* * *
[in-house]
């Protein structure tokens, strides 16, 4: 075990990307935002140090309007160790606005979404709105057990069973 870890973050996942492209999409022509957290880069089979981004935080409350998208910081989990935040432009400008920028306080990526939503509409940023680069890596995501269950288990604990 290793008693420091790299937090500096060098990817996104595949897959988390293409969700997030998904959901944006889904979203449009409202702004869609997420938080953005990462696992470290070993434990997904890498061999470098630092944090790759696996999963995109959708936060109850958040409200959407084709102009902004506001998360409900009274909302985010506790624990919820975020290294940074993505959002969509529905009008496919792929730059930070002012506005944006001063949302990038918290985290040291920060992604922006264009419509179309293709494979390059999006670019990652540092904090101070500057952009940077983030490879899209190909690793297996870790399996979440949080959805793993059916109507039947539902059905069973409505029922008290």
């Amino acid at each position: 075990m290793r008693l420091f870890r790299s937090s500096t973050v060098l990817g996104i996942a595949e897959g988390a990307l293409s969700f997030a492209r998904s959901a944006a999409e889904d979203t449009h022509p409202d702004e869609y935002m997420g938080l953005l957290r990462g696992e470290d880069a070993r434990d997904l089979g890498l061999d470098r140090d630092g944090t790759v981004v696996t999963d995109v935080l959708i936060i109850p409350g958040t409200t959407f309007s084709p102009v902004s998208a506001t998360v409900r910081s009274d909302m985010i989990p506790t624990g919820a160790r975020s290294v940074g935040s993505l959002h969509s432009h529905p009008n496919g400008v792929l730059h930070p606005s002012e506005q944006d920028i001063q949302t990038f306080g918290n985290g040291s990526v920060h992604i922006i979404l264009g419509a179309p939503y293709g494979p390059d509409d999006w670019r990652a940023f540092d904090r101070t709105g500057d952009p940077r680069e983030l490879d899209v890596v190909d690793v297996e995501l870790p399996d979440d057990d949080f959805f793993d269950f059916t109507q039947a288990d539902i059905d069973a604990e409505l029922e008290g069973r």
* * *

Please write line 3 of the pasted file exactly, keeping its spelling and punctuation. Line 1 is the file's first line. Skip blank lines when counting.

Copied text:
């Amino acid at each position: 075990m290793r008693l420091f870890r790299s937090s500096t973050v060098l990817g996104i996942a595949e897959g988390a990307l293409s969700f997030a492209r998904s959901a944006a999409e889904d979203t449009h022509p409202d702004e869609y935002m997420g938080l953005l957290r990462g696992e470290d880069a070993r434990d997904l089979g890498l061999d470098r140090d630092g944090t790759v981004v696996t999963d995109v935080l959708i936060i109850p409350g958040t409200t959407f309007s084709p102009v902004s998208a506001t998360v409900r910081s009274d909302m985010i989990p506790t624990g919820a160790r975020s290294v940074g935040s993505l959002h969509s432009h529905p009008n496919g400008v792929l730059h930070p606005s002012e506005q944006d920028i001063q949302t990038f306080g918290n985290g040291s990526v920060h992604i922006i979404l264009g419509a179309p939503y293709g494979p390059d509409d999006w670019r990652a940023f540092d904090r101070t709105g500057d952009p940077r680069e983030l490879d899209v890596v190909d690793v297996e995501l870790p399996d979440d057990d949080f959805f793993d269950f059916t109507q039947a288990d539902i059905d069973a604990e409505l029922e008290g069973r």